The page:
In the three-county region, there are already several community scale solar (CSS) farms in operation, which produce and sell energy either under wholesale contracts with a utility or at retail rates to subscribers. Several more projects are in the planning stages, and the community solar market sector is expected to continue to grow.
Developing community scale solar is a complicated business endeavor. Most landowners lease their land to a solar developer who is responsible for the development of the project. Solar developers will often proactively contact a landowner if their property is a good candidate for development. Alternatively, if a landowner would like to find out if their land is suitable they can contact a solar developer to do an initial assessment of the property.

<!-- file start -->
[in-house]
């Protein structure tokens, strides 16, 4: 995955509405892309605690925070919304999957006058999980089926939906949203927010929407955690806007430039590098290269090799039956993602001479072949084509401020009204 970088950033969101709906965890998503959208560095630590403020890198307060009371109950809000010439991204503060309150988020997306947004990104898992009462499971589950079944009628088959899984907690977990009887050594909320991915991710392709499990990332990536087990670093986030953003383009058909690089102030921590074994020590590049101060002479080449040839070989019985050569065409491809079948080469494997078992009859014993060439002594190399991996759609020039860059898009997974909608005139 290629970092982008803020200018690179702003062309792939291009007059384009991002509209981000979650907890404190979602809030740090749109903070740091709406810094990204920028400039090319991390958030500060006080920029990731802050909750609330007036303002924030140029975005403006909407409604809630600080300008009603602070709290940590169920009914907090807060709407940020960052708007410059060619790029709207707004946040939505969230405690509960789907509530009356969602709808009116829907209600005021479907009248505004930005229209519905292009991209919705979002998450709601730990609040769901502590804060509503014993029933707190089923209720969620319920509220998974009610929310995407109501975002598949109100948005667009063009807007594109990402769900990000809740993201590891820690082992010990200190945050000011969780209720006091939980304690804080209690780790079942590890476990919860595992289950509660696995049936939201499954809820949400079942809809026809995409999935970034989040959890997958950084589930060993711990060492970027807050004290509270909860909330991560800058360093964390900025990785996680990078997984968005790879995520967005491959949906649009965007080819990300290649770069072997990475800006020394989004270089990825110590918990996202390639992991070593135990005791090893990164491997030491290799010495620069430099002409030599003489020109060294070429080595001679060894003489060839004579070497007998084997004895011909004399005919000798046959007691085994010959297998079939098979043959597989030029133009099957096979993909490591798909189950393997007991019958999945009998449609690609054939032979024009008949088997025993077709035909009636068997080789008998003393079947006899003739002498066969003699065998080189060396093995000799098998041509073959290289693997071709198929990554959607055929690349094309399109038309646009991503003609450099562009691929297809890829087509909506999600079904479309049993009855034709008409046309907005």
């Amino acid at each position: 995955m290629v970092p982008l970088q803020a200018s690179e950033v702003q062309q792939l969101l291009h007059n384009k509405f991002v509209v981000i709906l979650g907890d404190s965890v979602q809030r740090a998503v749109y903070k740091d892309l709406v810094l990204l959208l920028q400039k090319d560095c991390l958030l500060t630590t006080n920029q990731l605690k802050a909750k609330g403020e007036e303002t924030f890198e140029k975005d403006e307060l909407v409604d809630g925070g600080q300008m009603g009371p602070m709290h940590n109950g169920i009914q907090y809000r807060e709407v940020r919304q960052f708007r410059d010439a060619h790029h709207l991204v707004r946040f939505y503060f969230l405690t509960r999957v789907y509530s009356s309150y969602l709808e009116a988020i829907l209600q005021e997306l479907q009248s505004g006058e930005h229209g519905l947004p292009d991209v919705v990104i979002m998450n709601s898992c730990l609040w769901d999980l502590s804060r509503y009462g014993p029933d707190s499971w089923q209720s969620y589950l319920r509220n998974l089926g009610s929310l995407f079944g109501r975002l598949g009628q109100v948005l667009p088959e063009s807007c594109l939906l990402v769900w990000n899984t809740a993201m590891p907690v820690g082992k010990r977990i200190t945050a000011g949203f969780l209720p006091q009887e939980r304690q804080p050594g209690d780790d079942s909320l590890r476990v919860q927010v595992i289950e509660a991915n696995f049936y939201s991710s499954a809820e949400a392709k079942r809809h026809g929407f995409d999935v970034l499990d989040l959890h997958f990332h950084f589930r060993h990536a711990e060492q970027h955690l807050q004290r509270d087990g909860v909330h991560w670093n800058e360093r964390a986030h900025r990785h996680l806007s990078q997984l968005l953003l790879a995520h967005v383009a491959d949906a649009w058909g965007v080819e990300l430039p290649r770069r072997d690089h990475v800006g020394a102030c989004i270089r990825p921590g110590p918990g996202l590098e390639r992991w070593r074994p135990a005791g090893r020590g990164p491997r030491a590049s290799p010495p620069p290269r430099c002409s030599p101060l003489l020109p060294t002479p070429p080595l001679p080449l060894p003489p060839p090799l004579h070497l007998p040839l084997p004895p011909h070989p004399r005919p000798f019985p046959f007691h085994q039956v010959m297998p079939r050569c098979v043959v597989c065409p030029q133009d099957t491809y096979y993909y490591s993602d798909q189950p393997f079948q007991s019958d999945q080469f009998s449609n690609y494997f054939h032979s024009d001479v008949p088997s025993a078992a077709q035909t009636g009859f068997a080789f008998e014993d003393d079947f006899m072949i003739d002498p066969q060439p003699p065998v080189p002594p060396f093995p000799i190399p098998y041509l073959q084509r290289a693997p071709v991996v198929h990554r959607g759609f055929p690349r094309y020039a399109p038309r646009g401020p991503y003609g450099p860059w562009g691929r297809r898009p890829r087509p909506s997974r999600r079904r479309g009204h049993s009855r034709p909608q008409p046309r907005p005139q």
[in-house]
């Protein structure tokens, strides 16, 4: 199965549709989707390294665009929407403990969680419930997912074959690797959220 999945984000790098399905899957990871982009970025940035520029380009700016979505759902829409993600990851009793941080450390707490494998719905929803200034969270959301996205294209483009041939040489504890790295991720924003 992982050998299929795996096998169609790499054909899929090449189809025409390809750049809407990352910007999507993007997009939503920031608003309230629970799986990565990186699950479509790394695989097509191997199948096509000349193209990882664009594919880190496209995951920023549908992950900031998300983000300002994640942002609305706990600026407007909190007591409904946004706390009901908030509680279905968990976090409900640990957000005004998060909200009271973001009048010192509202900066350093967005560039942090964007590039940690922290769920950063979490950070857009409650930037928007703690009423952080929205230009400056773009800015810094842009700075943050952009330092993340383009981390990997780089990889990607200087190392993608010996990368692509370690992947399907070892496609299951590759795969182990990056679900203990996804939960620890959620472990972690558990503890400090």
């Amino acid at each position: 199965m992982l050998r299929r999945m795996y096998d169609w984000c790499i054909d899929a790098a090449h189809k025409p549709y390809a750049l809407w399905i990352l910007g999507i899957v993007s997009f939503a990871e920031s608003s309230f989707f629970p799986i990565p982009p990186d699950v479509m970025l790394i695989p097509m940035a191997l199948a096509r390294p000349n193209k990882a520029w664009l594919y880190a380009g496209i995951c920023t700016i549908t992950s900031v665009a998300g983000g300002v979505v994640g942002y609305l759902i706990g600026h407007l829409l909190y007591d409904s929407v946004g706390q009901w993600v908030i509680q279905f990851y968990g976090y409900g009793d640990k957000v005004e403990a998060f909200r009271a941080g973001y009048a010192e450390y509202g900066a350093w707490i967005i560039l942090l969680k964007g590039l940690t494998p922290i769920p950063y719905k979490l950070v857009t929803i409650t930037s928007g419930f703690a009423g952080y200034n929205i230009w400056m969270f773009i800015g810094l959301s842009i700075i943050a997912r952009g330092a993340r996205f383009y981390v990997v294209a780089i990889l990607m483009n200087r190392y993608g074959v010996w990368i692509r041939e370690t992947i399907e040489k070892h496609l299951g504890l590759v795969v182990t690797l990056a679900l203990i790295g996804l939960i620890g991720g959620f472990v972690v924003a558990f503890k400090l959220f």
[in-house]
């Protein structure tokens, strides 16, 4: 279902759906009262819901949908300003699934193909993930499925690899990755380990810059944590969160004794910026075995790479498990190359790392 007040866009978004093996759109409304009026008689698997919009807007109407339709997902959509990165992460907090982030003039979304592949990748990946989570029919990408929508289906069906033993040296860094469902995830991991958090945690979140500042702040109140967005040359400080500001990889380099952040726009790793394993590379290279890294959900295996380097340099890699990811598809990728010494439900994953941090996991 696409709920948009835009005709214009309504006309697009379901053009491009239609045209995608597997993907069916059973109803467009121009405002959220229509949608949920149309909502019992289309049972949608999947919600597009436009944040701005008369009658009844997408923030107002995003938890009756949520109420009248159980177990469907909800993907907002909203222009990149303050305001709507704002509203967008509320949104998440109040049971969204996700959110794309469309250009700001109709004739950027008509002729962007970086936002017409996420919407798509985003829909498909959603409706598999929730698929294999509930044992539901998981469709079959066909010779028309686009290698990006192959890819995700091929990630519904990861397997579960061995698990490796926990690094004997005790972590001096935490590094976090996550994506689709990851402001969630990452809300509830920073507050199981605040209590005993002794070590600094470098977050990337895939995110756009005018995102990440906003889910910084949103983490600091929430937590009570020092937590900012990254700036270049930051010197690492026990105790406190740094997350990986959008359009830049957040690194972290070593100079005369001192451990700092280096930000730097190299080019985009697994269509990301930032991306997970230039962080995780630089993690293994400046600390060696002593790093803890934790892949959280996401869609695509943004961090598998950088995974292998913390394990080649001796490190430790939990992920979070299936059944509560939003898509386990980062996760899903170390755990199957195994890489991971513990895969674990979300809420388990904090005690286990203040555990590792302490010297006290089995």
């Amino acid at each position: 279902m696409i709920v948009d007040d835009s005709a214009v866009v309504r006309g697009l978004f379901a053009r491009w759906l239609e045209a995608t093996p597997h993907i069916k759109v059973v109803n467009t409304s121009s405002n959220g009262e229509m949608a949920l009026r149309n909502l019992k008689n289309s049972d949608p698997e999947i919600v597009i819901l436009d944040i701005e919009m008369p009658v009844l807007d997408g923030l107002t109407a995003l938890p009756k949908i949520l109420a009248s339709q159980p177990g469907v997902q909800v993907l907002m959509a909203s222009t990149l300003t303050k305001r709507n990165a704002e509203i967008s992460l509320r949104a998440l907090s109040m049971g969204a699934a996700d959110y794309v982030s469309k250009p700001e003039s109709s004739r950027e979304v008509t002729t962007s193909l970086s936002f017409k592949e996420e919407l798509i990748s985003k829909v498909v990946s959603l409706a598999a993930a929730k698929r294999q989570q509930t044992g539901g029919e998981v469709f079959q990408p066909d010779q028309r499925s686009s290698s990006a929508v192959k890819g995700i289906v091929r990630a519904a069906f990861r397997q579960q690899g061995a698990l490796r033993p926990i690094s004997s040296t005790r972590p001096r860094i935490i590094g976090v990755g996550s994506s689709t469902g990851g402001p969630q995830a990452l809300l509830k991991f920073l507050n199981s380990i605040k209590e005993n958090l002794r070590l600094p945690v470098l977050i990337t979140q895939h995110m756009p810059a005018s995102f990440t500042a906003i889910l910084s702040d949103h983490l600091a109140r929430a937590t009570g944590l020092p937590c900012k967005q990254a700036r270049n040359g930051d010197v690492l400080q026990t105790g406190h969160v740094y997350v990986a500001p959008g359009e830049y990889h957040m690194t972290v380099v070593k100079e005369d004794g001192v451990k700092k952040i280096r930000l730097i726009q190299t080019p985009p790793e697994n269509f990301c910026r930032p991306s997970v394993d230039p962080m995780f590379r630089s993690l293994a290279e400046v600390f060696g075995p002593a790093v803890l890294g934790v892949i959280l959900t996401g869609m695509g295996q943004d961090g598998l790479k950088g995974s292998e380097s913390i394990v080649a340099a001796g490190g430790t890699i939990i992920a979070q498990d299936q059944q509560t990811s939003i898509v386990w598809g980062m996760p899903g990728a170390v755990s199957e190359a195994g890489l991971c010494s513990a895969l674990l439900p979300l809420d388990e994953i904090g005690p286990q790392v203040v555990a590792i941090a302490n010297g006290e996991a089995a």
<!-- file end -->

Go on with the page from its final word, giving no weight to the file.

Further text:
If the property is deemed to be a good site for solar, the developer will offer to lease the property for a specified amount of money and length of time. Before entering into an agreement a landowner should consider seeking legal and tax guidance. In addition, there are ways to develop a property that are lower impact and more environmentally friendly that a landowner may want to investigate.
Below is additional information and resources to provide an initial foundation for leasing private land for solar development.
Note: some of the resources listed are provided by private firms. We have vetted these resources for accuracy, but their inclusion does not represent an endorsement of services.